Nick Cook, Editor
Issue #363 | March 9, 2022
The crisis in the Ukraine continues to highlight the need for U.S. shale to increase production (even Elon Musk called for an immediate increase in U.S. shale production!). Unfortunately, constraints about which we were already aware (sand, trucking, labor) still present massive challenges. Over the years, U.S. shale producers have surprised everyone with their innovations, investment, and resourcefulness, but I’m not sure what can be done to overcome the current limitations. That said, if anyone can figure it out it is this group. The world needs it and, for once, the U.S. oil & gas industry can play the hero AND be recognized for it. Let’s see what can be done.
And now, the news…
“There decades when nothing happens; and there are weeks when decades happen.” – Vladimir Ilyich
President Joe Biden’s ban on Russian oil imports puts new pressure on U.S. drillers to help fill a supply shortfall that has sent crude prices to the highest levels since 2008.
U.S. shale producers are unlikely to replace banned Russian oil imports due to a shortage of sand, equipment and labor and a dwindling backlog of wells waiting to be completed, energy executives and analysts said on Tuesday.
Even Elon Musk has called for an immediate increase in U.S. oil production.
The deal between the companies, which had filed for Chapter 11 bankruptcy in 2020 following a crash in energy prices due to the pandemic, comes amid record high crude prices.
Output in the U.S. shale patch is “re-booming” this year, with research and data analysis firm Lium LLC forecasting production will surge by more than 1 million barrels a day.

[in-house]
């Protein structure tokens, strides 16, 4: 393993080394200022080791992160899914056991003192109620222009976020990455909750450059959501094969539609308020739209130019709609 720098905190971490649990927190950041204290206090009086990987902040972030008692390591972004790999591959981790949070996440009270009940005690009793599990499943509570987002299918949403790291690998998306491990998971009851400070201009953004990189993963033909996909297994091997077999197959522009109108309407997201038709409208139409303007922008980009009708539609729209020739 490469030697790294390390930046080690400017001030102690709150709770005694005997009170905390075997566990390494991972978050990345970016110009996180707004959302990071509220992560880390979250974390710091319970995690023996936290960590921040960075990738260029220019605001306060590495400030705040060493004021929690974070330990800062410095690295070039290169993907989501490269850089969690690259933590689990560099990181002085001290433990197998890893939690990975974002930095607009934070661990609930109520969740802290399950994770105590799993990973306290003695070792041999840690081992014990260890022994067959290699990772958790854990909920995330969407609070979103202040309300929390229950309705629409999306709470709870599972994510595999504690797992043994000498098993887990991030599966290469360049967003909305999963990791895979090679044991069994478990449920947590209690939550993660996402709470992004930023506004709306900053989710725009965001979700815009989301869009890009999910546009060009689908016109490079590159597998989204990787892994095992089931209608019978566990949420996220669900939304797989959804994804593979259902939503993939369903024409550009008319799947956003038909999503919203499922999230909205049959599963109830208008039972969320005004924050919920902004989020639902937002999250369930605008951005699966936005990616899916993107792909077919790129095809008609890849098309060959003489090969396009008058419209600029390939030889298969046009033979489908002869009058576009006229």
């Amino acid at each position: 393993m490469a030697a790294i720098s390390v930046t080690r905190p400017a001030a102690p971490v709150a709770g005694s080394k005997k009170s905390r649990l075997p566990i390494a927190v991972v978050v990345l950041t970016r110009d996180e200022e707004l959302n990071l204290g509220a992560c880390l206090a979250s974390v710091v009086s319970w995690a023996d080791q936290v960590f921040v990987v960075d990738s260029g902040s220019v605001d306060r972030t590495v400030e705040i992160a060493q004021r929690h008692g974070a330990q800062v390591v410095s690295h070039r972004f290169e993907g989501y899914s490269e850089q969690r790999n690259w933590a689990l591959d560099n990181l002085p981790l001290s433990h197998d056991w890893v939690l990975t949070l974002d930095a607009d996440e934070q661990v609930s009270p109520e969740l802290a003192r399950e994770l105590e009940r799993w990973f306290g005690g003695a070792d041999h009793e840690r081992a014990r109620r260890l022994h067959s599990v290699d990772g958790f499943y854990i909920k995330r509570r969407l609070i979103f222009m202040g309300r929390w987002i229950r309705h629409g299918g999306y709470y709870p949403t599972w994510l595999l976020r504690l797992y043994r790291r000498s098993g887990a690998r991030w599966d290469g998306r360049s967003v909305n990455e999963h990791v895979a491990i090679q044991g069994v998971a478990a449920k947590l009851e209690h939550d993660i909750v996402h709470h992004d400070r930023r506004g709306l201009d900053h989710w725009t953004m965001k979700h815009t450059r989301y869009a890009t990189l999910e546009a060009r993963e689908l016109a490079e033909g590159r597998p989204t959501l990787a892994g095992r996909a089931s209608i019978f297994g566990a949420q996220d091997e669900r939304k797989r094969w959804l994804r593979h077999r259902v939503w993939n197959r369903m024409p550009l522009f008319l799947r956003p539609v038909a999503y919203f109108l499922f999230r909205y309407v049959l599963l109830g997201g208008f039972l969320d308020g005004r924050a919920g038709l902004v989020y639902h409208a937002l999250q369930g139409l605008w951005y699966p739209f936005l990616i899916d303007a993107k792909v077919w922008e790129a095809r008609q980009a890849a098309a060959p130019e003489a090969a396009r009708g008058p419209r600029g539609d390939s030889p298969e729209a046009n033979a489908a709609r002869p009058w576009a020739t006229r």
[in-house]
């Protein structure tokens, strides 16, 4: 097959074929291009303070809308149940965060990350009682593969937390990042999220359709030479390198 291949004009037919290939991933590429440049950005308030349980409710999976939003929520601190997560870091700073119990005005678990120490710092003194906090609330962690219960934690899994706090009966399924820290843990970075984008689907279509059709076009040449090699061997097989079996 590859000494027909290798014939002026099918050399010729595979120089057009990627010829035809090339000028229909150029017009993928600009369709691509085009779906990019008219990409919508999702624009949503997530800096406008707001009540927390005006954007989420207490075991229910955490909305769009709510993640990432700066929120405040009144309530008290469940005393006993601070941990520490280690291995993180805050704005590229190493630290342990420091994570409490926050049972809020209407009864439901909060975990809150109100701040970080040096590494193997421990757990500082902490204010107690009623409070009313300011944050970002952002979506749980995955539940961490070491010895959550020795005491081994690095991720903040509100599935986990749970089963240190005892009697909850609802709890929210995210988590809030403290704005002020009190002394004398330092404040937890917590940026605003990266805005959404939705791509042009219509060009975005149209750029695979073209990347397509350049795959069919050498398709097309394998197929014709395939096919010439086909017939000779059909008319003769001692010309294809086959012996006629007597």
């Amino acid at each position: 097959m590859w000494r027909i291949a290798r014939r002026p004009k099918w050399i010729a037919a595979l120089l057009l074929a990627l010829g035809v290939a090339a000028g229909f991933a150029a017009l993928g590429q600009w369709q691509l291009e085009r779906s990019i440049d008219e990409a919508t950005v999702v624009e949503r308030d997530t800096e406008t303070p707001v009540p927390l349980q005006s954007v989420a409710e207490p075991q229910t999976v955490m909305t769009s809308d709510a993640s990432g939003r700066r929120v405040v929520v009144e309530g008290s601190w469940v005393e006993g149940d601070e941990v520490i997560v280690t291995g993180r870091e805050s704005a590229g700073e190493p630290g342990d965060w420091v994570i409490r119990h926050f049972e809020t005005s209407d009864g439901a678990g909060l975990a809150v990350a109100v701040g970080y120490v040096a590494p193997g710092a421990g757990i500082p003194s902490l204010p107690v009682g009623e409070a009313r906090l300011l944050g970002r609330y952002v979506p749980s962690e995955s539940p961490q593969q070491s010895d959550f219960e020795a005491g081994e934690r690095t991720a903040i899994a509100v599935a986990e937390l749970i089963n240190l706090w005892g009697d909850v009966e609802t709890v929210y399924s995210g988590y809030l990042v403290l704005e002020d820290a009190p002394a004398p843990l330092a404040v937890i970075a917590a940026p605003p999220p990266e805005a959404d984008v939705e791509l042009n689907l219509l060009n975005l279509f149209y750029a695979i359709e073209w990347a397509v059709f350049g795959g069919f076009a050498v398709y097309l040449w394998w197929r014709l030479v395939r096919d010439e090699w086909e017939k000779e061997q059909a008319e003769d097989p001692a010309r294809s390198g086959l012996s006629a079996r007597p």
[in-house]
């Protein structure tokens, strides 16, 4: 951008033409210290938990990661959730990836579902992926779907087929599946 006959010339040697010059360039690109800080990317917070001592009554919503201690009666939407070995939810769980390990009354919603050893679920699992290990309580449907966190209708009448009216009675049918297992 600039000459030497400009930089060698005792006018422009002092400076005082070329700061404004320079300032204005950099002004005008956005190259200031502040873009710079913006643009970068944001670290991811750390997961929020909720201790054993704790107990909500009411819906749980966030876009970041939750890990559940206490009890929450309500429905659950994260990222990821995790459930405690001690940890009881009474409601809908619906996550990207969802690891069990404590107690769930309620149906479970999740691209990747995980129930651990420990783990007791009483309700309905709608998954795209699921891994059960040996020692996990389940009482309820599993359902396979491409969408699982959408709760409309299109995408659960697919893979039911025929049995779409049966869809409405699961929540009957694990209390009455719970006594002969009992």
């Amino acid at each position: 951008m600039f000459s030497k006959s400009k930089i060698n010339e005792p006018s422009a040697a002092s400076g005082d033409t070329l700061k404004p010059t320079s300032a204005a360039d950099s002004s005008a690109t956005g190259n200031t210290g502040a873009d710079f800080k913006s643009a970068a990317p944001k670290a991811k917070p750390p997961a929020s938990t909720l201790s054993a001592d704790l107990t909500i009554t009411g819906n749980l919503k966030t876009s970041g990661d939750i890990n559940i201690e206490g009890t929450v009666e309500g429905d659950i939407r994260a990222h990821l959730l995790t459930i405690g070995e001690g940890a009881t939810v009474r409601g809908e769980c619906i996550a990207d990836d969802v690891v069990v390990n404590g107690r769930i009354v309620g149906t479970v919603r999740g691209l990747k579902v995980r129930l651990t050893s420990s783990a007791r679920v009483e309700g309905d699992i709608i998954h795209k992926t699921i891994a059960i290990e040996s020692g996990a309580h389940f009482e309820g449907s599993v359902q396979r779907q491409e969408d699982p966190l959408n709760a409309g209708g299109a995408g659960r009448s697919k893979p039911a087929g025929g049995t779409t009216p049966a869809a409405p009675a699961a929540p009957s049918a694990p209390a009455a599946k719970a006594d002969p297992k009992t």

We continue to hear market anecdotes signaling further tightening in frac sand availability leading to continued price momentum for suppliers.
Bottom line: A powerful mainstream narrative shift encompassing public opinion, policy, and capital markets is underway with positive implications for U.S. oil and gas production, producers, and service providers…
Exxon Mobil CEO Darren Woods says crude oil and energy exports from the Permian Basin and other parts of U.S. shale will help stabilize markets and strengthen global energy security.
Among the challenges are the age of the wells, labor shortages and securing raw materials.
America’s shale industry is looking to ramp up production, but it is facing two major hurdles that could curb its trajectory.
The assets include real estate of 1,100 acres, a fully functional and staffed mine and processing plant capable of 2 million tpy of sand, fixed storage, rail transload with unit-train capability (i.e. loading/unloading 100 railcar shipments), mobile equipment and active supply chain contracts.
Tight sand is becoming a major factor in the pressure pumping market. Here are 6 ways this is playing out:
Although the mainstream press will focus on the massive spot oil price spike (shock and awe of $130/bbl post Biden’s Russian oil embargo today), it’s important to keep in mind the context of the 12-month strip and futures curves when extrapolating the oil price move’s impact on oilfield activity.
“Activity levels are showing continued strength and we are seeing higher sales prices and operating margins in 2022.”
As you can see in our weekly rig count data below, this was a very quiet week for the U.S. rig count (land oil count down a couple, land gas count up a couple) – in STARK contrast to the macro which is ablaze with chaos.
Russian invasion of Ukraine is contributing to oil prices surpassing $100 per barrel for first time since 2011.
Recently, Muadinoon sought to improve the quality of its products through further washing and cleaning of the mined sand.
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